Friday, 20 February 2015




There used to be a museum in my hometown of Fort Erie, Ontario called the Mildred M. Mahoney Dollhouse Museum. The museum was a historic home full of small-scale historic homes, either built and furnished by Mrs. Mahoney, or acquired by her. It closed in 2010, but, after being a fixture of the local museum scene for almost two-and-a-half decades, people still know the building by the museum's name, and tourists still ask directions to it, unaware of its closing.

As far as museums go, it was a bit unconventional. Labels were minimalist. The owner, Mrs. Mahoney, had built the collection privately over thirty-seven years, and had then secured the building to showcase and house all of the dollhouses. As a result, it was a collection of stuff that she had either made herself, or that she subjectively liked, presented almost as if they were art pieces in a gallery. It really was a collections-based space, with little attempt at storytelling or interpretation.

I was reminded of the Dollhouse Museum while on a tour of the City of Toronto Museums' Historical Collection last week. A recent acquisition to that collection was a pair of dolls from Eaton's, which were accompanied by a box full of handmade clothes.

Colour photo of a group of people standing in a room around a table bearing two dolls and some boxes; bookshelves line the wall behind them.
Neil Brochu (centre) talks about the two well-dressed dolls on the table at the City of Toronto Museums' Historical Collection.
Image credit: Anya Baker.
 I think a lot of people have dolls like these packed up in a box in their attic or basement. My family sure does--my mother's knock-off Barbie doll from the 1960s with matted hair, wearing a groovy shift dress that my grandmother made. The dolls at the Historical Collection are in much better condition, and have a truly spectacular wardrobe--they were obviously cherished and carefully stored. Taken as an example of period fashion, they are great distillations of whatever was popular and stylish at the time.

But more than that, they have a story attached to them. They have provenance! 

The two dolls and their box of clothes have a really cute story; all outfits were made in complementary pairs so that both dolls could be dressed alike, and there were particular outfits for special occasions like Christmas. But the connection of the mother to her child's dolls is of special interest to me; her artistry and sewing skills were very apparent in the outfits. Yet, this kind of domestic artistry is often overlooked or dismissed--ordinary clothing sewn for family members or playthings sewn or crafted out of scraps are not necessarily on the same level as wedding dresses and pocket watches in the public appreciation of heirlooms.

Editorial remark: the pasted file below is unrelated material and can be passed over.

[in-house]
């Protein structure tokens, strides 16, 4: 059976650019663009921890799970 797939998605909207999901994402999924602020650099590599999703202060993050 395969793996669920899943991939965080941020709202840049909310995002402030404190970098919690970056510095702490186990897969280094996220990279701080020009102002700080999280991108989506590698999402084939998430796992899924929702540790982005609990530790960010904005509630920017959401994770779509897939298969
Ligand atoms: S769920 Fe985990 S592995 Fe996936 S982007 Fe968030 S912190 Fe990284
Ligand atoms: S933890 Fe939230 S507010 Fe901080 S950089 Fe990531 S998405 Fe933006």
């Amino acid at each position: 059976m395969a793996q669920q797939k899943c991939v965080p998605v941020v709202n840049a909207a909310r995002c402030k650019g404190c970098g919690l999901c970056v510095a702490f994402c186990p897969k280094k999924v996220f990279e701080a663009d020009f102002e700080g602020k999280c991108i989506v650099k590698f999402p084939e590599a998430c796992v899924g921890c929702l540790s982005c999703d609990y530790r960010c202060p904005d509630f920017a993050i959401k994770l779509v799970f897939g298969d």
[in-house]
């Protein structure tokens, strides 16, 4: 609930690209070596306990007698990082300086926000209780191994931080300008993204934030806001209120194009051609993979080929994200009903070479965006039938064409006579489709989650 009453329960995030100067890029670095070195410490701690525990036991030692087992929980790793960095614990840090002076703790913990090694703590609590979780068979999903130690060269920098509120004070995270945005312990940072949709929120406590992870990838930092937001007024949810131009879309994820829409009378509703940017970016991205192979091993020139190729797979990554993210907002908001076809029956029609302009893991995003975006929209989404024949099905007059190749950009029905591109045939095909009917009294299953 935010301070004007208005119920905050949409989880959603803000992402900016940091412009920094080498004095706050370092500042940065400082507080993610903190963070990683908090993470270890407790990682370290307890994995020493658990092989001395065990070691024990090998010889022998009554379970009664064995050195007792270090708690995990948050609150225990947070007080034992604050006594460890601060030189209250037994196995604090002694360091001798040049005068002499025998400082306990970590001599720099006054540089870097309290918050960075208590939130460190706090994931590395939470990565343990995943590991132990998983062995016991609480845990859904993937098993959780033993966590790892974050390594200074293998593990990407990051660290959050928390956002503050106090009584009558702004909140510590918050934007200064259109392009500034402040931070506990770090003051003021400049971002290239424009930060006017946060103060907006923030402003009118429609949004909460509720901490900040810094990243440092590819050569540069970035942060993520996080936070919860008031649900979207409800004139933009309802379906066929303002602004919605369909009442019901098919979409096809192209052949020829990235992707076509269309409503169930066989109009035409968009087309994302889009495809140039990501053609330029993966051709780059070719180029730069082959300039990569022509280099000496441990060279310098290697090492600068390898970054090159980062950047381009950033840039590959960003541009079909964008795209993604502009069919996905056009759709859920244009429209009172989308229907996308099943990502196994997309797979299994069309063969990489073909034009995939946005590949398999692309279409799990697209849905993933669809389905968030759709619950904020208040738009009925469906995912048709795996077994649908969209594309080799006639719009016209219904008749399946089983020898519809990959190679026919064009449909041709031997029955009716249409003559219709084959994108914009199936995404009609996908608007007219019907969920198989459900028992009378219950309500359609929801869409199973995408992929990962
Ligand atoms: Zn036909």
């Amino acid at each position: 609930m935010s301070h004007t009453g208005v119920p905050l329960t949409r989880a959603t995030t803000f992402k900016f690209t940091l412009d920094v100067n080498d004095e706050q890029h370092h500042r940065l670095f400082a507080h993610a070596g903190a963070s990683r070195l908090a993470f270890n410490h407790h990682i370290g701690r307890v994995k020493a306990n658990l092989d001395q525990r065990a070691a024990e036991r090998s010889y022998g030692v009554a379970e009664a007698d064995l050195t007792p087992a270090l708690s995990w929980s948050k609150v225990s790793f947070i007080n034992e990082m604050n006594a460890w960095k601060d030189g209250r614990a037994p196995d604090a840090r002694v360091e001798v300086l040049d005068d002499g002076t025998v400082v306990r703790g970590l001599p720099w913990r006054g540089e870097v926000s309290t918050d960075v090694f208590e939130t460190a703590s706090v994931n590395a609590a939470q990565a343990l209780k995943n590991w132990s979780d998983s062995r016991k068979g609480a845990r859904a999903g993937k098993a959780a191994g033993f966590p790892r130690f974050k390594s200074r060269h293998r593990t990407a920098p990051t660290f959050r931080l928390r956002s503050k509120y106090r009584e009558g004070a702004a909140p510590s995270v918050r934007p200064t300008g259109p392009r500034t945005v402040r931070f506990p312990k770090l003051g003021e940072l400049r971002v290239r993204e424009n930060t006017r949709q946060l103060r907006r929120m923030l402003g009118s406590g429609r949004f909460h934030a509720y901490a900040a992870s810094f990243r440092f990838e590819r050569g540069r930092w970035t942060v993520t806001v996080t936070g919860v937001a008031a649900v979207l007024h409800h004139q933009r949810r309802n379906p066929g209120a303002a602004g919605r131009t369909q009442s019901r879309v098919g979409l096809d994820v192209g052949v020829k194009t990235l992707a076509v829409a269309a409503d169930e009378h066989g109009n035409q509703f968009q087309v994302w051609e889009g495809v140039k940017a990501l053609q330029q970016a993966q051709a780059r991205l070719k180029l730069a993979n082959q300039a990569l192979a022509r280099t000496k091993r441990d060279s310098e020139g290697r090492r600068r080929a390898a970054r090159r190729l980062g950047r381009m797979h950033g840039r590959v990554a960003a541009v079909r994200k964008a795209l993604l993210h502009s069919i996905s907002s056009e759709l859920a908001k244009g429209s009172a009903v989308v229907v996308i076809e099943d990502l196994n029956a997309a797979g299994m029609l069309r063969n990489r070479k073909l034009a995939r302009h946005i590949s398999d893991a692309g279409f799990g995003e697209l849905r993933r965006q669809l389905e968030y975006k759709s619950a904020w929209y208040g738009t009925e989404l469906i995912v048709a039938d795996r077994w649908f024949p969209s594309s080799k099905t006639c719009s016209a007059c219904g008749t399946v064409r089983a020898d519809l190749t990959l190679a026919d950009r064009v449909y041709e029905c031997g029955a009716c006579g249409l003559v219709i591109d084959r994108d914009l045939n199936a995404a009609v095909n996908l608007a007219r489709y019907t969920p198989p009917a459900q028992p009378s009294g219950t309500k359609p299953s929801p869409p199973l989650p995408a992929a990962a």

That provenance, and particularly, the connection of a maker to her handicraft, is so important to museum collections elevates domestic sewing to the level of art. In thinking back on Mrs. Mahoney's self-constructed collection--and her determination in showcasing it like art, without embellishment or contextualization--it is clear that she saw serious artistic value in her own domestic handicrafts. She owned dollhouses from all parts of the world and from many different time periods: the provenance of her pieces as being owned by her, whether self-created or acquired elsewhere, were what justified their inclusion in the museum space. Having museum spaces that prioritize the provenance of their collections gives the domestic sewing and crafting of ordinary women a space in which to be celebrated and recognized as historically important. 

A dollhouse from the Mahoney collection, up for auction.
Image credit: Plato Auctions,
The Mildren M. Mahoney Dollhouse Museum was as much about the personality and life of Mrs. Mahoney as it was about the dollhouses. Her contributions to her own collection, her careful artistry over the years, and her commitment to preserving what she had built as a non-professional artisan and self-guided collector endear her to me, at least, as someone with a keen sense for what make museum collections important and valuable.

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